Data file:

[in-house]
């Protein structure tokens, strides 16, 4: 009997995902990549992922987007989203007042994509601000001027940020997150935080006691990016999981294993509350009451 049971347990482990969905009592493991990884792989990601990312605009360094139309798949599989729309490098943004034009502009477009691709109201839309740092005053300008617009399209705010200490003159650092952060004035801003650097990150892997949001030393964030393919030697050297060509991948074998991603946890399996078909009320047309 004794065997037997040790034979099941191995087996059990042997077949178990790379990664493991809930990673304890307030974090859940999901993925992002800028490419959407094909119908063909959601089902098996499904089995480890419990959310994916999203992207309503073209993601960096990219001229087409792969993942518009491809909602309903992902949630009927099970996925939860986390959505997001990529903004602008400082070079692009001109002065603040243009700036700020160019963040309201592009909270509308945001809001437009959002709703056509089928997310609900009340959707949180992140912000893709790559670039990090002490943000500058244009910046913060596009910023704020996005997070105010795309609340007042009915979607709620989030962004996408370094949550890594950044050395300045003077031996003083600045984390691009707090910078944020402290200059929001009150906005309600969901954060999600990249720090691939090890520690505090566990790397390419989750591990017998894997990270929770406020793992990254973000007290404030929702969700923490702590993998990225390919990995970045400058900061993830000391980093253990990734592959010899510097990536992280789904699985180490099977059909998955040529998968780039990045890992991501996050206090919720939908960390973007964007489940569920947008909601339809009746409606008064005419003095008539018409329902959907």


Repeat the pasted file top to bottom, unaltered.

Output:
[in-house]
């Protein structure tokens, strides 16, 4: 009997995902990549992922987007989203007042994509601000001027940020997150935080006691990016999981294993509350009451 049971347990482990969905009592493991990884792989990601990312605009360094139309798949599989729309490098943004034009502009477009691709109201839309740092005053300008617009399209705010200490003159650092952060004035801003650097990150892997949001030393964030393919030697050297060509991948074998991603946890399996078909009320047309 004794065997037997040790034979099941191995087996059990042997077949178990790379990664493991809930990673304890307030974090859940999901993925992002800028490419959407094909119908063909959601089902098996499904089995480890419990959310994916999203992207309503073209993601960096990219001229087409792969993942518009491809909602309903992902949630009927099970996925939860986390959505997001990529903004602008400082070079692009001109002065603040243009700036700020160019963040309201592009909270509308945001809001437009959002709703056509089928997310609900009340959707949180992140912000893709790559670039990090002490943000500058244009910046913060596009910023704020996005997070105010795309609340007042009915979607709620989030962004996408370094949550890594950044050395300045003077031996003083600045984390691009707090910078944020402290200059929001009150906005309600969901954060999600990249720090691939090890520690505090566990790397390419989750591990017998894997990270929770406020793992990254973000007290404030929702969700923490702590993998990225390919990995970045400058900061993830000391980093253990990734592959010899510097990536992280789904699985180490099977059909998955040529998968780039990045890992991501996050206090919720939908960390973007964007489940569920947008909601339809009746409606008064005419003095008539018409329902959907």